With the increased popularity of ecotourism these days, going to the La Mesa Dam and EcoPark is an expected choice. Yet it’s ironic that we haven’t visited the place even if we work and live near it. Not exactly near, given the far-flung places we’ve trekked to, La Mesa is relatively near. So, during the 3 Kings celebration, we decided to have a picnic-lunch at La Mesa.
I didn’t think much of the place, a short-lived opinion that vanished into thin air as soon as we arrived. I thought it’s just the same boring patch of green plants and open space. But I was badly mistaken. La Mesa EcoPark is a perfect picnic place and I could say that with confidence even if my ONLY other picnic experience was at the UP Sunken Garden.
There are a number of open areas amidst the trees, shrubs and other greenery. Since we haven’t been to the EcoPark, our first instinct was to grab the first available open space nearest the entrance, thinking that, just like in a parking space during peak times, there might not be an available space up the road. We found out that there are many open areas as you go deeper into the Ecopark.
There are picnic tables in a number of places, but we decided to simply put a mat on the ground, under the shade of a tree. It’s rare that I get to lay down in open air, especially in the city. Now that I’ve done it again, my childhood “fear” of spears raining from the sky came back. The imaginary spears immediately blipped out, though, when someone said that lunch is ready.
Faucet/water stations are found all over the place, good for washing hands, plates or anything of that sort. You don’t have to fall in line or walk to the end of the earth just to look for tap water. There are a number of small stalls selling chichirya and meals. Comfort rooms are readily available. The staff go around to get the trash from the trash cans. The place is relatively well maintained, I must say.
Take all that, then add shade, fresh air and cool breeze into the equation, then add the following components: view of the La Mesa Dam (although taking pictures and video of the dam itself is unfortunately not allowed), the Flower Terraces, playgrounds for kids (there’s more than 1 playground), kid’s bikes for rent, boating, rappelling through the zip line across the boating lake (you’ll see one if you look closely at the right side of the boat, photo to the right), fishing, paintball gear and place, and the Butterfly Trail and Hatchery, and what do you get? Perfect picnic place for the kids (and the oldies).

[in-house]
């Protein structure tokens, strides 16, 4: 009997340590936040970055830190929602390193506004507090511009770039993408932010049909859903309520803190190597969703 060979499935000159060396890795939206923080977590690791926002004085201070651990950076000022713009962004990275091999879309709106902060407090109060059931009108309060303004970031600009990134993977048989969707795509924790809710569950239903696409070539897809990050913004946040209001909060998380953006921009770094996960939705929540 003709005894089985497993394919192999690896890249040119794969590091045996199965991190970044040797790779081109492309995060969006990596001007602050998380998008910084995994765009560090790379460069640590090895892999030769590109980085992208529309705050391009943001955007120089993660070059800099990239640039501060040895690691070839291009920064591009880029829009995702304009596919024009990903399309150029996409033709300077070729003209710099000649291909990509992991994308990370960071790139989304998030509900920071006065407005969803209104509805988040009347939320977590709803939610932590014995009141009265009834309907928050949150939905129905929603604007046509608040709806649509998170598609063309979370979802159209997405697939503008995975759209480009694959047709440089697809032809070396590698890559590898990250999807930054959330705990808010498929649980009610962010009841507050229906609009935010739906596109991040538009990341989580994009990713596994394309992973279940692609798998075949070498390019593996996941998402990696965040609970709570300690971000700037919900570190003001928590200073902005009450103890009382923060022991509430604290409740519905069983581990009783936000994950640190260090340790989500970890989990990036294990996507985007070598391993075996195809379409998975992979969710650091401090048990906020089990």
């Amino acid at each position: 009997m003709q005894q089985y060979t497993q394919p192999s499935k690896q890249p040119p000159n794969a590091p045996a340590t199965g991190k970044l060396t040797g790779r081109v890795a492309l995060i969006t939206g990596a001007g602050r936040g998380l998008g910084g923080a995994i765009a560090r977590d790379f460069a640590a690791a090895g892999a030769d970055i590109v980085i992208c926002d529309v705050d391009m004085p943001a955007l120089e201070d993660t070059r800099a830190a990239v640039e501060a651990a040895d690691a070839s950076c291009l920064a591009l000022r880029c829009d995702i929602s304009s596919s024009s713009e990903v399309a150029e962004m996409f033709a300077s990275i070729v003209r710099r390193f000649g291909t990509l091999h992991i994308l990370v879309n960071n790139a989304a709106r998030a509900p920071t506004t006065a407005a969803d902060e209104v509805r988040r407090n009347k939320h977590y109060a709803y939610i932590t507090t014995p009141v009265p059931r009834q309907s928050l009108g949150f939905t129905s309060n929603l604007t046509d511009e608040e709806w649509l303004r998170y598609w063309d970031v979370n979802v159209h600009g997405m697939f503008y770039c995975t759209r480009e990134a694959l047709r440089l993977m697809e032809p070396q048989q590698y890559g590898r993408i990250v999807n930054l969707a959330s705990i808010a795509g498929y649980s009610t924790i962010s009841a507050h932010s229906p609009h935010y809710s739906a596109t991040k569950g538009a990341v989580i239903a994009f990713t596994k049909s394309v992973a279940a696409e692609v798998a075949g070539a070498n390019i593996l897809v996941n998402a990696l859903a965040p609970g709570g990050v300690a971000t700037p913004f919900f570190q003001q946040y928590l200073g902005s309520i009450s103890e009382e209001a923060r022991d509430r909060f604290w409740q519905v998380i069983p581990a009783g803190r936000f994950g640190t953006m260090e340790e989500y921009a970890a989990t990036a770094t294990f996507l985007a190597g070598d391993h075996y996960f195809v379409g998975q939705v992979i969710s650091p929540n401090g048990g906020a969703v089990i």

Oh, I almost forgot — there’s a swimming pool, so better come prepared. For those who want to burn calories (or for us who are dreaming of burning fats), there’s a fitness trail. I might just go back someday to try the fitness trail and see if fresh air could help me lose weight faster. More details in directory.
The La Mesa Dam and EcoPark is found in Quezon City, which explains why QC residents enjoy a P10-discount in entrance fee. There are a number of entrance/egress from La Mesa, but only one going into the EcoPark is open to the public.
How to get there? From the Quezon Circle (which is near UP-AyalaLand TechnoHub, Trinoma and SM North EDSA), take Commonwealth Avenue past UP, Ever-Gotesco and Sandiganbayan. After the Mangahan Market (to your left), you’ll see Andok’s Litson Manok and KFC outlets (to your right) and MetroBank (to your right). You could turn right in a couple of blocks in that area, all of which will lead you to the EcoPark. Don’t hesitate to ask for directions. [See map and directions]
How much are the rates? Main entrance fee is P50, but Quezon City residents enjoy a P10-discount. There are separate fees for the swimming pool (persons above 3 feet — P80; below 3 feet — P40), boating park (P100 for 30 minutes per boat, good for 4 people), Butterfly Trail and Hatchery (P30).
There you go. Next time you’re thinking of having a picnic in the middle of the city while enjoying nature at the same time, think of La Mesa EcoPark, located at the La Mesa Dam.